2nd Defender - Cover
Key coaching points are:
Key coaching points are:
- Cover player must sprint into position with a looping run to the outside of the direction in which the Pressure player is steering the attacker, and then shout "Cover" very loudly once in place, but not before.
- Appropriate cover must be a distance of about 6-8 feet.
- The outside of the Covering player's shoulder should be aligned with the inside of the shoulder of the Pressure player so that the attacker sees a wall of two players in his way. Basically, the two defenders are trying to create a funnel that locks the attacker at the touch-line.
- Cover player's stance will be slightly more square, as he must be prepared to leap quickly to outside side if the attacker tries to spin around the outside of the Pressure player.
- It is the Pressure player's job to watch the ball and the Cover player's job to watch the attacker and to give directions to the Pressure player.
- Speed of movement
- Sprint! Be moving a split second after the ball is lost!
- Angle of run
- Run on a curved line that will bring you within a few strides goal-side of your pressure man and then close down on a goal-side line to the ball.
- How close to get
- Close enough to help choke off dangerous passing lanes on your side of the ball. Close enough for the challenger to hear and feel your support. Close enough to apply pressure immediately if the challenger is beaten.
- Why communication is so important
- Your position gives you a wider picture, so you can make better decisions. When the Pressure player knows his support is in place, he can work without seeing you, as long as he hears you. Continue giving encouragement and quick, clear, confident instructions. As a general rule of thumb, say nothing unless you are in position to back it up! Your teammate doesn't just need support; he needs to KNOW that he has it. If he tackles and is beaten and you're not in position to cover, you're both beaten and out of the game until you can recover from behind the ball. Let the Pressure player know when he is Covered. Announce your arrival loud and clear!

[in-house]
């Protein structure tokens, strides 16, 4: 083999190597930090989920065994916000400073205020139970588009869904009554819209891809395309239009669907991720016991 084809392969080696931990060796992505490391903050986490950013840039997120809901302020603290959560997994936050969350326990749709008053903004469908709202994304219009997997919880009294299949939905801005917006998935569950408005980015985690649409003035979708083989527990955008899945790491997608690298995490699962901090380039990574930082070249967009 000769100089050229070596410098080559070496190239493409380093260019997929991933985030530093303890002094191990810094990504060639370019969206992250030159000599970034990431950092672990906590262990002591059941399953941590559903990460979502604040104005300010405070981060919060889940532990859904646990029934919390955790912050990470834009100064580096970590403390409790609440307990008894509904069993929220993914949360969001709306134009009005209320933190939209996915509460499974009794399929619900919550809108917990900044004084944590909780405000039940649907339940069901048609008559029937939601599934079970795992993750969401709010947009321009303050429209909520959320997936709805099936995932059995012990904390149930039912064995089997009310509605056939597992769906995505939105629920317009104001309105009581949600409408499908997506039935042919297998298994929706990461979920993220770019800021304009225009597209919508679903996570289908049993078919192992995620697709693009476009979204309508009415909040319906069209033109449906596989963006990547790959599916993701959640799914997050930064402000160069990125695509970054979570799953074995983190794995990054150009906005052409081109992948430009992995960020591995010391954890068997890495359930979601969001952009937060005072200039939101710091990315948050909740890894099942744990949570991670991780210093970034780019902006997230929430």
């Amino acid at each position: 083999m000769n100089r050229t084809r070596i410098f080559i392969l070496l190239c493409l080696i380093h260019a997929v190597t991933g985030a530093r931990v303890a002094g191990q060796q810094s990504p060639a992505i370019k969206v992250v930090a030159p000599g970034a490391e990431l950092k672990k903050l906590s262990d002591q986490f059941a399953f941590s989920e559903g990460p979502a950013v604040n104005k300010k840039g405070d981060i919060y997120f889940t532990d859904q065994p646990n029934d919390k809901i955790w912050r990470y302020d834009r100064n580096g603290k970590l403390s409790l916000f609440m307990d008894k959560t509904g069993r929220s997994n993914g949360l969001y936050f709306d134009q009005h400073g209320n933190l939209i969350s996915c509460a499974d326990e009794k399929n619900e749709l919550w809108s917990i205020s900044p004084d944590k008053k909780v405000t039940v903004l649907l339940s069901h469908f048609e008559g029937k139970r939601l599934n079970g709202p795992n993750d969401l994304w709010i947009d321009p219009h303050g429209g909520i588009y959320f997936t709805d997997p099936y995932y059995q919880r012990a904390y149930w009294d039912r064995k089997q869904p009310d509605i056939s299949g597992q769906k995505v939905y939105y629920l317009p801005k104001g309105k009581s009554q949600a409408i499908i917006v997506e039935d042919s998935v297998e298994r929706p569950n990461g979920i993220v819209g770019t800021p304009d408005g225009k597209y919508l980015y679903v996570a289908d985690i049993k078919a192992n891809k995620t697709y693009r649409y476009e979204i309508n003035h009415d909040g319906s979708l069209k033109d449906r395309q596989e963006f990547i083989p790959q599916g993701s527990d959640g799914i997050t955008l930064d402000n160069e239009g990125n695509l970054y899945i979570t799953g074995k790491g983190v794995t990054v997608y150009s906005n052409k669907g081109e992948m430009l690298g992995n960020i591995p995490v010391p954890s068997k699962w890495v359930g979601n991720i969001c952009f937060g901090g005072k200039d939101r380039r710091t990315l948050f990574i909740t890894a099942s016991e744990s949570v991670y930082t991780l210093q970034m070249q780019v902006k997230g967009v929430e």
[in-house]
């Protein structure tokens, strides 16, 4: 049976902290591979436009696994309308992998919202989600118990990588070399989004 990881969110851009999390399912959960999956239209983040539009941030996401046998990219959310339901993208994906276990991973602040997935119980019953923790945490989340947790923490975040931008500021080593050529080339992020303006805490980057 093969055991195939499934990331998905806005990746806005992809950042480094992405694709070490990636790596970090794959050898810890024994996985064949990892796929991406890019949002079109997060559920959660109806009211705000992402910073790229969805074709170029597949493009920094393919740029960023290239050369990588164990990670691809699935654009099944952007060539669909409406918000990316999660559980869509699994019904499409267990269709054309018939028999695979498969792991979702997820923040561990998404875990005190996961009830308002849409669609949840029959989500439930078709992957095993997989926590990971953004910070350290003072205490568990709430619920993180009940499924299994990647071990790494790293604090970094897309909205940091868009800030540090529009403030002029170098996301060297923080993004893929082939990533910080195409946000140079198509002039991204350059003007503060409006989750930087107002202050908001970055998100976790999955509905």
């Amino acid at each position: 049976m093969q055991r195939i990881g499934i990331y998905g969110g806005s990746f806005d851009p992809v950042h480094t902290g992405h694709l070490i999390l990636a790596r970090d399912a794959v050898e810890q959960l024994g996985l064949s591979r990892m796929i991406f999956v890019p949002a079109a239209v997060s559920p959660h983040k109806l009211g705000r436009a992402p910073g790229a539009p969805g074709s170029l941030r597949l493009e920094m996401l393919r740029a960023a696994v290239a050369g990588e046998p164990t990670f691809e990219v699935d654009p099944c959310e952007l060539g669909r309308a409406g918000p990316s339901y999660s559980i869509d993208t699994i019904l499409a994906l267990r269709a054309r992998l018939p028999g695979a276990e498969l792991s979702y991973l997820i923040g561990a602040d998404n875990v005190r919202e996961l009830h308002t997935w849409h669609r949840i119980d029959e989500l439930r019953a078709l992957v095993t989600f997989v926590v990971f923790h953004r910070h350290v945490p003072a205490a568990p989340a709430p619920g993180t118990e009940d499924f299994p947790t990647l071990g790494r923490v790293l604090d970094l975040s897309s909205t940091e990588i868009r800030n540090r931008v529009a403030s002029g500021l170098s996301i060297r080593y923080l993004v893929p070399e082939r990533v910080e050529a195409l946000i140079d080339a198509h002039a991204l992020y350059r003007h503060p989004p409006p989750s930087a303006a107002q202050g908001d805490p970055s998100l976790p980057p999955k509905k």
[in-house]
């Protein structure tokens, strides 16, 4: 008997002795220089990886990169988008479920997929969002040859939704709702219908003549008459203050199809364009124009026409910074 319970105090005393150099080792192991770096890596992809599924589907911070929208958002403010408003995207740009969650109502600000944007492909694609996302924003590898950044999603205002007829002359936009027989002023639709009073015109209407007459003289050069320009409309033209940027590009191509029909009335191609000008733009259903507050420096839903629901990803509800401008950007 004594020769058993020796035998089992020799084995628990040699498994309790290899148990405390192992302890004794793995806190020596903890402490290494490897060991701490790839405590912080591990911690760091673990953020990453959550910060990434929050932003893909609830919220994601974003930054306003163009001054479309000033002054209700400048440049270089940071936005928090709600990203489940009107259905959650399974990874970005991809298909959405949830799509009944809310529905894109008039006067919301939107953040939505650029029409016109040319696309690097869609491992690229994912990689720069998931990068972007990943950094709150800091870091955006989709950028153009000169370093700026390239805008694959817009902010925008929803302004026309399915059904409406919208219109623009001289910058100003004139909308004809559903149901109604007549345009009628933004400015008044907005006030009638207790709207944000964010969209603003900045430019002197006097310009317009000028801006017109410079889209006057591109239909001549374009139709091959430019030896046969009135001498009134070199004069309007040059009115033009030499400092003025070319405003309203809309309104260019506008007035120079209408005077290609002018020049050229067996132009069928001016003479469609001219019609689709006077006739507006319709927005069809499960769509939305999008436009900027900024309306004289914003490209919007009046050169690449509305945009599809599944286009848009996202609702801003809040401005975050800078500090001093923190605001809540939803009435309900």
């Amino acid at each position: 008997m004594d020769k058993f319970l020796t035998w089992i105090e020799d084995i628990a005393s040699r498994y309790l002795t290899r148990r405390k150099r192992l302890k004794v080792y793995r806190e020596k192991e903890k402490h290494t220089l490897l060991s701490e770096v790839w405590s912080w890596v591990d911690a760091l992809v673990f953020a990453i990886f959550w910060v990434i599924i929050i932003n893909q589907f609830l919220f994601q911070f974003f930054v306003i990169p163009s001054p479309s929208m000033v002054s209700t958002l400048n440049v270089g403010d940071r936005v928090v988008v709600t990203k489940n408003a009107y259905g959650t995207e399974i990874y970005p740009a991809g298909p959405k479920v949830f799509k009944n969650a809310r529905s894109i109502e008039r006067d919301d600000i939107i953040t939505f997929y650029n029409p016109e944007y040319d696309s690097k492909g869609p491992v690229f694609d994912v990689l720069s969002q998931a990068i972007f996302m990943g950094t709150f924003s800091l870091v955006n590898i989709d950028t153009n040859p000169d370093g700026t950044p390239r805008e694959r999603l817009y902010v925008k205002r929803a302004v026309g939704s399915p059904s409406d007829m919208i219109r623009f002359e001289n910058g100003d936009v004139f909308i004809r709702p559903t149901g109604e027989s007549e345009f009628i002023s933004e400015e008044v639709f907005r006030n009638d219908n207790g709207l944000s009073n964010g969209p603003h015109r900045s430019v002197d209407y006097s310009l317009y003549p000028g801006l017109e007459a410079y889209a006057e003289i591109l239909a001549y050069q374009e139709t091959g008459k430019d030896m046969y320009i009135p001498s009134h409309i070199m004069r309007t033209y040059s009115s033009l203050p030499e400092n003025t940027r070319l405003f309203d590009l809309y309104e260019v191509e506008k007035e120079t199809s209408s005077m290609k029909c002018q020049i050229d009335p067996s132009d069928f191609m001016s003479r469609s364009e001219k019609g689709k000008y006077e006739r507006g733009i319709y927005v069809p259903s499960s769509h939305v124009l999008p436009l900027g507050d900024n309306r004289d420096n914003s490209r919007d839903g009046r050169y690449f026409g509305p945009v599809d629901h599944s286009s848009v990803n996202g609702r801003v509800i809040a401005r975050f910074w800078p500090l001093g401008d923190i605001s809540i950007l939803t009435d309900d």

- Giving directions
- One of the most common directions that the Cover player will give is "Take him wide" or "Line, line". This instruction means that the Pressure player is being instructed to steer the attacker towards the nearest touch-line. He does this by showing him more space to the outside. The Cover player will be goal-side of the ball, and also goal-side of the Pressure player, so that he can quickly move to provide Pressure if the attacker manages to cut inside of the Pressure player. He is dropped down about 2 yards, so that he also is available to close down the touch-line run if the attacker accelerates past the Pressure player.
- Another popular instruction, used mostly by older players, is "Turn him in", meaning turn him towards the center area of the field. If you see you cannot cover effectively if play goes wide, or you realize the defense is being stretched across the field, tell the challenger to show the inside path where cover can more easily be provided and the defense can retain depth and compactness. Take position a few strides closer to goal than the challenger, inside him in the direction you want play to go.
- When to encourage the steal
- As soon as you have steered the attacker within about 1-2 feet of the touch-line, it is time to consider a counter-attack. In addition, if the attacker appears to be losing courage and is considering turning his back on your group, it is time to shout "Go in!" or "Close" or "Take him". When your Pressure player is on the counterattack, the Cover player must stay balanced, alert, and ready to close down and pressurize if the tackle fails.
- What if the opponent succeeds in making a pass
- If the ball carrier manages to make a pass, your response will depend on whether the pass is forward, square or back. With the changed situation, you must decide whether your job is now to pressure, support, track down, mark, or destroy opponent's support.
- The decision to provide support is made too late.
- Player doesn't work hard enough to achieve effective covering position and supports from too far away - which is no support at all.
- Supporting player doesn't tell the challenger he is in position, or tells him that he is covered while still too far away.
- Supporting player doesn't encourage the challenge.
- Supporting player doesn't maintain concentration and fails to react quickly to the play.